WestCoastCannuck wrote in post #18535898
Actually... for shooting the moon, or any distant object, the 7D2, or most current crop frame cameras are MORE crop-able than the A7rii or my A99ii which has the same sensor. That is why I shoot the moon with my A77ii. 24mp.... compared to the 18mp in the same sensor area of the A99ii when using crop mode.
EDIT: It just occurred to me that you probably know this and are comparing the two cameras in a general way rather than specific to shooting the moon. If so, my apologies - and we shall just let the above statement stand for those who don't!! lol
Just to point out, for all parties here, the resolution of your sensor won't pull anything more than the aperture size of the instrument used can allow, as its the determination of actual resolution before you even begin to try to capture the image. So at the end of the day, whether you're using 10MP or 50MP or any sensor size with pixel sizes ranging from 5.8um to 2.5um, you'll not have optimal sampling in most cases because of the pixel size match to focal-ratio and all of which is being captured through, at least in these examples, small aperture instruments, which means the detail is limited to that scale where you're way oversampled. This is why you can't resolve detail in craters or around structure on the surface with these smaller aperture lenses, whether you're using an A7S or a 5DSR, because a lot of these lenses being used have barely between 2.5 to 3 inches of actual aperture which is the limit of resolution here.IMAGE LINK: https://flic.kr/p/PxjZNs GassendiCrater_MareHumorum_12102016
If you really want to get detail on the moon, you need aperture, not megapixels, and sensor size doesn't matter (pixel size with appropriate focal-ratio does matter to achieve ideal sampling). Sensor size tells you surface, and number of pixels on that surface determine's pixel size. It will effect field of view with the instrument, but if you want to capture detail, matching the pixel size to the focal-ratio for sampling is what's important, second to simply having a large enough aperture to resolve what you even want to resolve. The whole system is about optimizing the physics of light and the limitations of reducing blur sources in the system.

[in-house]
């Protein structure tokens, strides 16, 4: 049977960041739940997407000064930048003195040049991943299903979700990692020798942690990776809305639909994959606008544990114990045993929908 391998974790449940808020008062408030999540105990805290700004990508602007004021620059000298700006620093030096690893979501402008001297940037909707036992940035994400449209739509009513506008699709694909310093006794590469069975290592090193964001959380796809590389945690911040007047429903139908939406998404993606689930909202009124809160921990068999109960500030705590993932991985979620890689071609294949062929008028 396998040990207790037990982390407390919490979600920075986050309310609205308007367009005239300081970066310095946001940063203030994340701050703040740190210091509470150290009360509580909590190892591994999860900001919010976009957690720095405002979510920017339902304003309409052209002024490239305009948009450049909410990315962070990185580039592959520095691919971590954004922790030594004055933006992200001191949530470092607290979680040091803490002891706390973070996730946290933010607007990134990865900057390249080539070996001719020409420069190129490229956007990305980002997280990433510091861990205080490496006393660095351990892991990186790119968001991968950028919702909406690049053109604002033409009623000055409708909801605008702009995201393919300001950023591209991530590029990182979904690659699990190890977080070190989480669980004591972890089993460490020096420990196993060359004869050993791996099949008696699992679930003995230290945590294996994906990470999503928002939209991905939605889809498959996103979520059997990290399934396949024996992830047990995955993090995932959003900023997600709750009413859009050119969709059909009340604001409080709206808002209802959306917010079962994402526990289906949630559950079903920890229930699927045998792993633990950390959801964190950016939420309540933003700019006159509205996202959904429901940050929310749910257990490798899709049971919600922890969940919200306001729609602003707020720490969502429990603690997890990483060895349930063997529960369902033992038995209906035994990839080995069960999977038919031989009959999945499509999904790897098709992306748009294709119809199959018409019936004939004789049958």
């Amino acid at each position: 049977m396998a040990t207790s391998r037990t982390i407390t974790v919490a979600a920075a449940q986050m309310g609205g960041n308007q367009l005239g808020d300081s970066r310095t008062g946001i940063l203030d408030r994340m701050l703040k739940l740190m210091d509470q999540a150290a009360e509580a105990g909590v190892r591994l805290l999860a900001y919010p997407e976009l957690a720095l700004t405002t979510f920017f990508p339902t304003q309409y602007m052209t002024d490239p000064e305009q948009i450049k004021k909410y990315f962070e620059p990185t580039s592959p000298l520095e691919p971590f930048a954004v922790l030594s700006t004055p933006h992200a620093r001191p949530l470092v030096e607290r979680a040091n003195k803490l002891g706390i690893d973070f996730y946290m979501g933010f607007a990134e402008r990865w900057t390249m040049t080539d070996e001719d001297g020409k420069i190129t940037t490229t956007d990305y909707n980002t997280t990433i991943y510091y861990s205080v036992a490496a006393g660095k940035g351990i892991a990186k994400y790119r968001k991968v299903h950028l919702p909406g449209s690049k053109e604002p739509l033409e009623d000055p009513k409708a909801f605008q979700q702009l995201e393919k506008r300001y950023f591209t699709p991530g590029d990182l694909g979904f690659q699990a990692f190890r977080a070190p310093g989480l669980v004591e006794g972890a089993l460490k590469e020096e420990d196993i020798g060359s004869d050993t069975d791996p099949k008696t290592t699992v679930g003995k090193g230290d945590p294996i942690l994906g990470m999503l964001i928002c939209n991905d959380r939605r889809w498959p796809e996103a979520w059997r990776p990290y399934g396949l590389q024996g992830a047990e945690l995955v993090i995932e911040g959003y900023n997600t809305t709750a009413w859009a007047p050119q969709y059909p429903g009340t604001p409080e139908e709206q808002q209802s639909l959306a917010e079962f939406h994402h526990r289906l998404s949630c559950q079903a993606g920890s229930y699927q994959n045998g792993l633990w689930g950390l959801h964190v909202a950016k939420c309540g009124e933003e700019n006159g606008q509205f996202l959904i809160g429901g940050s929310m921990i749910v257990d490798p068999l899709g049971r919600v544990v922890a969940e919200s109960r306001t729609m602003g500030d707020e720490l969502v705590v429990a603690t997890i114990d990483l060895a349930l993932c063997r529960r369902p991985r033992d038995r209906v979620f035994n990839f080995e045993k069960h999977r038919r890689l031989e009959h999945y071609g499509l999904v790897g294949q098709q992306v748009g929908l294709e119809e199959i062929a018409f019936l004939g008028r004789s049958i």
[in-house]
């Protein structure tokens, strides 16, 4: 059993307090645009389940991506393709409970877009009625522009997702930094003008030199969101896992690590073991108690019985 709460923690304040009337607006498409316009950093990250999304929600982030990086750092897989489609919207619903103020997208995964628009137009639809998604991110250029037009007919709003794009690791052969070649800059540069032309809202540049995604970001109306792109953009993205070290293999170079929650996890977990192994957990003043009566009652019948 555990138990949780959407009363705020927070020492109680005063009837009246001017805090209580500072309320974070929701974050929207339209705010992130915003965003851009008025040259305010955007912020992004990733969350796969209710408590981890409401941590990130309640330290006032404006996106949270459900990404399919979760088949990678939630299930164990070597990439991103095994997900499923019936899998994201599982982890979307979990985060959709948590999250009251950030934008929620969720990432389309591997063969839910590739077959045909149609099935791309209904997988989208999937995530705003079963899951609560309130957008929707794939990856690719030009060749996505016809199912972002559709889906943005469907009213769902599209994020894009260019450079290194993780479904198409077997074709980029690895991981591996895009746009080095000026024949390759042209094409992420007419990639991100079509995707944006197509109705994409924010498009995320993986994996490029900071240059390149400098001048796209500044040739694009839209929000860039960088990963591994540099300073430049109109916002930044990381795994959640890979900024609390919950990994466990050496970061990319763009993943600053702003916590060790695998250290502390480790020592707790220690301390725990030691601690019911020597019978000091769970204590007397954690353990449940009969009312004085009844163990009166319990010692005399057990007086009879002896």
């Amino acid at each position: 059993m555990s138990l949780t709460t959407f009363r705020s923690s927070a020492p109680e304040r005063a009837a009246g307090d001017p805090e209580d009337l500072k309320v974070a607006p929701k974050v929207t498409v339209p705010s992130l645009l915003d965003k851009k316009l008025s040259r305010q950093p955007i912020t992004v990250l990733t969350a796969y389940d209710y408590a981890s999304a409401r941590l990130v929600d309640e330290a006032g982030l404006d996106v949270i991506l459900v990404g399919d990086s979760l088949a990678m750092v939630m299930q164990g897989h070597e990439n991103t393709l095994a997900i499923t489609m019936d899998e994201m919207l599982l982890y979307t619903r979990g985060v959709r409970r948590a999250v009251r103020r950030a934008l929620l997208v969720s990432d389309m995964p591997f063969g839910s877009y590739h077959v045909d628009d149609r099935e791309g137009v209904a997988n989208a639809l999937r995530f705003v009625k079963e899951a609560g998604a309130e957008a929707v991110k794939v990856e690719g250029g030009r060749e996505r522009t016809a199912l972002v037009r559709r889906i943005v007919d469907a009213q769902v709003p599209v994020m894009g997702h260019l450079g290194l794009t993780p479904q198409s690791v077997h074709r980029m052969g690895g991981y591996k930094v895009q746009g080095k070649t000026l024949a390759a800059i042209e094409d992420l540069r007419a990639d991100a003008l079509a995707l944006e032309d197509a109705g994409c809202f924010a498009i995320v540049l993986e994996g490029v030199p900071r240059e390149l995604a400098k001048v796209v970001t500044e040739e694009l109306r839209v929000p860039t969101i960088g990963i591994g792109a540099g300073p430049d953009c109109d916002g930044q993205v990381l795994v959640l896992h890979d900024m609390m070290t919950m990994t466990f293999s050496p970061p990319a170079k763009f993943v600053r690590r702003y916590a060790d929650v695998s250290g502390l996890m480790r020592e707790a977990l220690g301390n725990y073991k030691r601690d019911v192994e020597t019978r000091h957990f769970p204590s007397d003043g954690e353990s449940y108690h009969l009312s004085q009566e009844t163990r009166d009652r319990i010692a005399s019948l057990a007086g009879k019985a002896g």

For example, the camera used to capture the following detail was only 6.4MP (3096 x 2080, with 2.4um pixel size for surface) and it was much, much smaller than an APS-C sensor (1/1.8"), and a fraction of the cost of a dSLR/mSLR (ASI178MC, $350). The reason I was able to resolve detail within a small crater (gassendi Crater) to show mountains, craterlets, and other small surface details was because the aperture of the instrument used was 150mm (6 inches). This a humble $399 new instrument (Celestron C6). But the physical principles here are being used for the purpose. Bigger aperture is how you resolve detail, it's the beginning of resolution. Good seeing is the absolute limit of magnification (which limits focal length). Sampling ideally will go much farther too (and here, I'm not ideally sampled, I pushed the system only because I had good seeing and could risk it):
by Martin Wise
, on Flickr